Collaboration Between a Research University and Firms and Other Institutions

  • Aldo Geuna
  • Patrick Llerena
  • Mireille Matt
  • Maria Savona

Abstract

This paper examines the evolution of contractual relationships in chemistry at the University Louis Pasteur of Strasbourg during the 1990s. Using entry, exit and persistency indicators we analyse the changes in the contracting behaviour of the various university laboratories and compare the types of contracts signed by persistent and non-persistent laboratories, persistent laboratories being those that had contractual relationships throughout the period. Four main conclusions emerge. First, an increasing number of new actors (firms and university laboratories) have become contractual partners. Second, persistent laboratories are the most active actors inside the university. Third, the increasing number of contractual agreements signed by persistent laboratories underlines the existence of an ongoing management learning process. Finally, there is no clear-cut difference in the type of contracts signed by persistent and non-persistent laboratories indicating that the development of university-industry relationships is demand-driven. These results are framed within the debate on the ongoing changes in the role and behaviour of universities.

Key words

University-industry relationships Technology transfer University research 

Preview

Unable to display preview. Download preview PDF.

Unable to display preview. Download preview PDF.

References

  1. Arundel, A. and A. Geuna. 2004. Proximity and the use of public science by innovative European firms. Forthcoming in Economics of Innovation and new Technology.Google Scholar
  2. Beath, J. Owen, R. Poyago-Theotoky, J., and D. Ulph 2000. Optimal incentives for income generation within universities. University of Nottingham, School of economics, Discussion Paper 00/16.Google Scholar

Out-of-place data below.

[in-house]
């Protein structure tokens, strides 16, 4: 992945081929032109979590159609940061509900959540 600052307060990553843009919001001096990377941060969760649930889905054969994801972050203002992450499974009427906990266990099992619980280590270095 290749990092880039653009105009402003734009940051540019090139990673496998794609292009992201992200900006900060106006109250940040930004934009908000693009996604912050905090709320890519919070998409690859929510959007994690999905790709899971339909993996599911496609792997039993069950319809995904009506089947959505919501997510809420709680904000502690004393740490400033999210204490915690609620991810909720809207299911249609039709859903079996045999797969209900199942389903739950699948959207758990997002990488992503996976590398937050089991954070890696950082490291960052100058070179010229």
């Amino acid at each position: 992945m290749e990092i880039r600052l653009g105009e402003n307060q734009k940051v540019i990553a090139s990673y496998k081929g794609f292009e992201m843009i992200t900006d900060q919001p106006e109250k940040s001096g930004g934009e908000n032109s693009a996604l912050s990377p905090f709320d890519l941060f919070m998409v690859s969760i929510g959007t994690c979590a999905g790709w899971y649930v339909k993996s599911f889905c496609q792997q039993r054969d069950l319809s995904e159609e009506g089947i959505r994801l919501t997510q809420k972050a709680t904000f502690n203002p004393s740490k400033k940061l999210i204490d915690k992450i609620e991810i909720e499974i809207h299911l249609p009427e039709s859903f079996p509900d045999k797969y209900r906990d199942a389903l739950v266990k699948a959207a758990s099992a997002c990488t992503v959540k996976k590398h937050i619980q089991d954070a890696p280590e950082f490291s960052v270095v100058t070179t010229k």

3. Beath J., Katsoulacos, Y. Poyago-Theotoky, J. and D. Ulph 2002. University-firm cooperation and knowledge transfer. Mimeo.Google Scholar
  4. Behrens, T.R. and D.O. Gray. 2001. Unintended consequences of cooperative research: Impact of industry sponsorship on climate for academic freedom and other graduate student outcome. Research Policy. 30: 179–199.CrossRefGoogle Scholar
  5. Beise, M. and H. Stahl. 1999. Public research and industrial innovation in Germany. Research Policy. 28: 397–422.CrossRefGoogle Scholar
  6. Blumenthal, D. Campbell, E.G. Anderson, M.S. Causino, N. and K.S. Louis. 1997. Withholding research results in academic life science: evidence from a national survey of faculty. Journal of the American Medical Association. 277. 1224–28.CrossRefGoogle Scholar
  7. Breschi S. and F. Lissoni. 2001. Knowledge spillovers and local innovation systems: a critical survey. Industrial and Corporate Change. 10:975–1005.CrossRefGoogle Scholar
  8. Brooks, H. 1994. The relationship between science and technology policy. Research Policy. 25: 477–486.CrossRefGoogle Scholar
  9. Caro, J.M.A., I.F. de Lucia and A.G. Gracia. 2003. University patents: Output and input indicators of what?. Research Evaluation 12: 5–16.CrossRefGoogle Scholar
  10. Cohen, W.M., R.R. Nelson and J. Walsh. 2002. Links and impacts: The influence of public research on industrial R&D. Management Science. 48: 1–23.CrossRefGoogle Scholar
  11. Dasgupta, P. and P. A. David 1994. Towards a new economics of science. Research Policy. 23: 487–521.CrossRefGoogle Scholar
  12. Etzkowitz, H. and L. Leydesdorff (eds.). 1997. Universities and the Global Knowledge Economy: A Triple Helix of University-Industry-Government Relations. London: Cassell Academic.Google Scholar
  13. Feldman M.P. 1999. The new economics of innovation, spillovers and agglomeration: a review of empirical studies. Economics of Innovation and New Technology, 8: 5–25.CrossRefGoogle Scholar
  14. Florida, R 1999. The role of the university: Leveraging talent, not technology. Issues on Science and Technology. 15: 67–73.Google Scholar
  15. Fontana, R., Geuna, A. and M. Matt 2004. Firm size and openness: The driving forces of university-industry collaboration. In Y. Caloghirou, N. Constantelou, N. Vonortas (eds) Knowledge flows in European Industry: Mechanisms and Policy Implications, Routledge, Forthcoming.Google Scholar
  16. Gibbons, M., Limoges, C, Nowotny, H., Schwartzman, S., Scott, P., and M. Trow 1994. The New Production of Knowledge. Sage: LondonGoogle Scholar
  17. Geuna, A. 1999. The Economics of Knowledge Production: Funding and the Structure of University Research. Edward Elgar: LondonGoogle Scholar
  18. Geuna, A. 2001. ‘The changing rationale for European university research funding: Are there negative unintended consequences’, Journal of Economic Issues. 35: 607–632.Google Scholar
  19. Geuna, A., Steinmueller W.E. and A.J. Salter (eds). 2003 Science and Innovation. Rethinking the Rationales for Funding and Governance. Cheltenham: Edward Elgar.Google Scholar